Cyclists will endure a challenging stretch of the Tour of Britain as the race comes to Cornwall for the first time.
The iconic race is set to finish its opening stage in Bodmin on Sunday 5 September and will end outside Bodmin General Station, Bodmin Keep: Cornwall’s Army Museum, and Duke of Cornwall’s Light Infantry War Memorial.
The opening stage of the race is due to start in Penzance and the route will visit many of Cornwall’s iconic tourist attractions as well as visiting St Ives, Camborne, Redruth, Falmouth, Truro, Newquay and St Austell en route to Bodmin.
Councillor Debbie Henderson, Bodmin Town Council’s Chair of Community Services, said the town will benefit from showcasing the sports event.
She said: "Bodmin, indeed Cornwall in its entirety, needs something to lift its spirits and be able to have a day of true celebration.
"Bodmin always recovers from adversity and the Tour of Britain will prove just how well we do that."
Details of the iconic race coming to Cornwall and its routes have been published to celebrate St. Piran’s Day, Friday 5 March.
As well as hosting sporting events, the government's roadmap to exit lockdown has raised hopes of Cornwall's Boardmasters Festival going ahead this summer.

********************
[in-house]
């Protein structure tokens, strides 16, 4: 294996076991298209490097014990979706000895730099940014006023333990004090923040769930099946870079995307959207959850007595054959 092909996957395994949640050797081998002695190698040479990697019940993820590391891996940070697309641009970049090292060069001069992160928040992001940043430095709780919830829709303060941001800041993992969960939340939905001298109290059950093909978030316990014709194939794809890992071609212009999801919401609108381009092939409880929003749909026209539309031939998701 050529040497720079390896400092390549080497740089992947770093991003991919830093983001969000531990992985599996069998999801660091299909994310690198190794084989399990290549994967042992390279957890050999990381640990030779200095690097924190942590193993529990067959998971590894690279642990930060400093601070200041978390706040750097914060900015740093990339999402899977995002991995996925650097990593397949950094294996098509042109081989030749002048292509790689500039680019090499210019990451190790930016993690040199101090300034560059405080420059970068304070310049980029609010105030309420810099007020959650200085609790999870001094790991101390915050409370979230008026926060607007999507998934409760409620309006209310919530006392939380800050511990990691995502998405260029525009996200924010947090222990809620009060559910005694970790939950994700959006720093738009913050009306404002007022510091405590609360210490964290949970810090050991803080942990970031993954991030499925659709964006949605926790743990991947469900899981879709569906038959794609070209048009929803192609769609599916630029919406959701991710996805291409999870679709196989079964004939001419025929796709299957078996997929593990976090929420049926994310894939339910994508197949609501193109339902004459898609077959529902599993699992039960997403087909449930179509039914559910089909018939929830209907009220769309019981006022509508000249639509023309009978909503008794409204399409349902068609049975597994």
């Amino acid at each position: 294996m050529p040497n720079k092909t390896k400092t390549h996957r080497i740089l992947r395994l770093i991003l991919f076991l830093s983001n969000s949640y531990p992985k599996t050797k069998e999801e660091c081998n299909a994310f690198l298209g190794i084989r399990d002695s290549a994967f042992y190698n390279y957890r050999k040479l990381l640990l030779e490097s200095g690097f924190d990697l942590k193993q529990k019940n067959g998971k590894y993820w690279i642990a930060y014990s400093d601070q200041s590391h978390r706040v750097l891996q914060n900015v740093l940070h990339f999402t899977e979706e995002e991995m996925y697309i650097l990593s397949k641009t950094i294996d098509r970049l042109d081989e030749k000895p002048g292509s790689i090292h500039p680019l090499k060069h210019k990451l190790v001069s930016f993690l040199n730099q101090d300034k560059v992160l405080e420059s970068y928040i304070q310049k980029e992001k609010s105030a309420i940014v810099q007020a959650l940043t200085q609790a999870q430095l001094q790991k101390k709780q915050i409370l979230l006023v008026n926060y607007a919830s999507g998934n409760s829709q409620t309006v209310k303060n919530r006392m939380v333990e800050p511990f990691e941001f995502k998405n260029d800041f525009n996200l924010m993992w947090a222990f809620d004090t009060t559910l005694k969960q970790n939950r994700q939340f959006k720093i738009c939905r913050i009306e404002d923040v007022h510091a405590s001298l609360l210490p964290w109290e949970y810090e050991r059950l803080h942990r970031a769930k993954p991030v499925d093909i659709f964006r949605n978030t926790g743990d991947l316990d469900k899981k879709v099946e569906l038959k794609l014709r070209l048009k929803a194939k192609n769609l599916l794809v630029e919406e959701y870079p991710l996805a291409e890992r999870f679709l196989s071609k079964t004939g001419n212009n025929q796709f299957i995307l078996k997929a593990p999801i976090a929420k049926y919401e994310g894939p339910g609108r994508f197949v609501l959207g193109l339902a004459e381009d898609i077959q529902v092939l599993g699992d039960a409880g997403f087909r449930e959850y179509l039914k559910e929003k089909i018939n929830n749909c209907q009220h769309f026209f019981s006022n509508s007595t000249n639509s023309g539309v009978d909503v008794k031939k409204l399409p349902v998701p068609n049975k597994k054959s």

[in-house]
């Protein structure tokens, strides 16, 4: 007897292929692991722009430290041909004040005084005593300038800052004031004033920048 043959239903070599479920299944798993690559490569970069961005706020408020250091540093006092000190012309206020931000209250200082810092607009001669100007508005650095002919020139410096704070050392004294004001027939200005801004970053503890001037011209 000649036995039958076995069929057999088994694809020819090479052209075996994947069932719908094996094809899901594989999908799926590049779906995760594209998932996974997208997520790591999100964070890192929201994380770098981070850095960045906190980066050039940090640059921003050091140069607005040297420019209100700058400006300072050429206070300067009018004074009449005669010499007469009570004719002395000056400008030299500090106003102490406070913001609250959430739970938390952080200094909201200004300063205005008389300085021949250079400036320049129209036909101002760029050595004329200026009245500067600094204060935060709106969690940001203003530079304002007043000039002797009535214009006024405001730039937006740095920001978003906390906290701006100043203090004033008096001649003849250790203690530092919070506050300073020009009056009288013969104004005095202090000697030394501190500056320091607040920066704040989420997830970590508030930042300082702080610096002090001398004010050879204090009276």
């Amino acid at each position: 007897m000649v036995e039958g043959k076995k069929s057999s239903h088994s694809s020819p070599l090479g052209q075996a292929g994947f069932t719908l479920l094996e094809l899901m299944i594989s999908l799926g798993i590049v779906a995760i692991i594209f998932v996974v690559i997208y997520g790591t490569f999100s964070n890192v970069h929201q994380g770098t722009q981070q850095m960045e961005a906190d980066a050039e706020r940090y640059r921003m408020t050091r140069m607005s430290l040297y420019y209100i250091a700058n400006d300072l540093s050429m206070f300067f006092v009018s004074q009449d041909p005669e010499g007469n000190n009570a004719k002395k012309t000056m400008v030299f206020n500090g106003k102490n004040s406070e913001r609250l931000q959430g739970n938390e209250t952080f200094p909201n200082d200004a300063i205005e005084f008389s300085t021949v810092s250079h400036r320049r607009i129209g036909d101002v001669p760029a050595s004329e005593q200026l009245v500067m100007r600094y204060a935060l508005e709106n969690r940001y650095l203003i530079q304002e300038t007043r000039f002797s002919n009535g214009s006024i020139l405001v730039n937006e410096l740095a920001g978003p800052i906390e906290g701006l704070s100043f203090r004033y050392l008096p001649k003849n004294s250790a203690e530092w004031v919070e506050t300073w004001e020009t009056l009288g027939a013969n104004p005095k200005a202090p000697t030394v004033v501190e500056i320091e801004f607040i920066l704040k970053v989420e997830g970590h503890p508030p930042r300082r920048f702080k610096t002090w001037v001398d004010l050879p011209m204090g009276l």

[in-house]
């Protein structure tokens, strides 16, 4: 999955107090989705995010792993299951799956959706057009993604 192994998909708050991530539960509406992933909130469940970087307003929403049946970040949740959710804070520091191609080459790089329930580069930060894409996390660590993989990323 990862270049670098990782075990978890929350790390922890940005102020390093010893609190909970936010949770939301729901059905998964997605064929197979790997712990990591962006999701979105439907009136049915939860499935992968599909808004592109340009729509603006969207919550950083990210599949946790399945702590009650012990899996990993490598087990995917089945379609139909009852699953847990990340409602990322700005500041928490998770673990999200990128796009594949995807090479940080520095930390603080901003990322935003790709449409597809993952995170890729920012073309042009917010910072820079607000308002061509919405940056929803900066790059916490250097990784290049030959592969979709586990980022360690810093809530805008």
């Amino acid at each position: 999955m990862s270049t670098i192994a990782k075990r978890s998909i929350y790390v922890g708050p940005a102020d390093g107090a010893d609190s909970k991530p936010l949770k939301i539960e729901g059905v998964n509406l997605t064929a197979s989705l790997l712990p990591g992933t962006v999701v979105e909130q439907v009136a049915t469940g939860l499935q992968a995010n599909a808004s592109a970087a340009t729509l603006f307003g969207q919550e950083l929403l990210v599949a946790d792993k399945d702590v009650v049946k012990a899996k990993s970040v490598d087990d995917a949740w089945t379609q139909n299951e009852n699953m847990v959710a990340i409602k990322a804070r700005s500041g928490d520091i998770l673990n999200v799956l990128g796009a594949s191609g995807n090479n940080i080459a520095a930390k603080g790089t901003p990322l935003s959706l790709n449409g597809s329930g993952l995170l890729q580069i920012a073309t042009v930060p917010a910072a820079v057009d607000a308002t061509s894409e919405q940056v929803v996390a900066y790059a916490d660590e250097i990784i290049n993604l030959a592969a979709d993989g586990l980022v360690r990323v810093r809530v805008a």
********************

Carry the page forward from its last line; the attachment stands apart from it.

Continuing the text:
The Tour will feature a fast run in to the town centre where riders will climb for 500 metres up Turf Street and St Nicholas Street - a section that begins with a 13 per cent incline.
The finish is reminiscent of the finish into Newcastle city centre two years ago, when Dutch sprinter Dylan Groenewegen tamed the uphill climb of Grey Street to take a memorable stage victory.
Independent economic reports suggest the Tour will generate more than £3million of extra spending.
Cornwall Council’s portfolio holder for culture, economy, and planning Tim Dwelly said: "Having the Tour of Britain in Cornwall offers us a chance to show our wonderful corner of the world to a global audience and will provide a much-needed boost for our towns and our tourist industry."
Cornwall will also host the G7 Summit in June 2021 which is estimated to provide the county with an economic boost - if it can go ahead in spite of coronavirus restrictions.
Approximately 180,000 people will line the roads of the region, depending on coronavirus restrictions, to watch the stage which will be the biggest ever sporting event to be hosted in Cornwall.
Although Cornwall previously hosted the Milk Race – the popular pro-am race held across England and Scotland between 1958 and 1993 - the modern Tour of Britain has never previously visited the Duchy since its return to the calendar in 2004.
Relaunched in 2004 after a five-year absence from the calendar, the Tour of Britain is British Cycling’s premier road cycling event, held annually across eight days in September.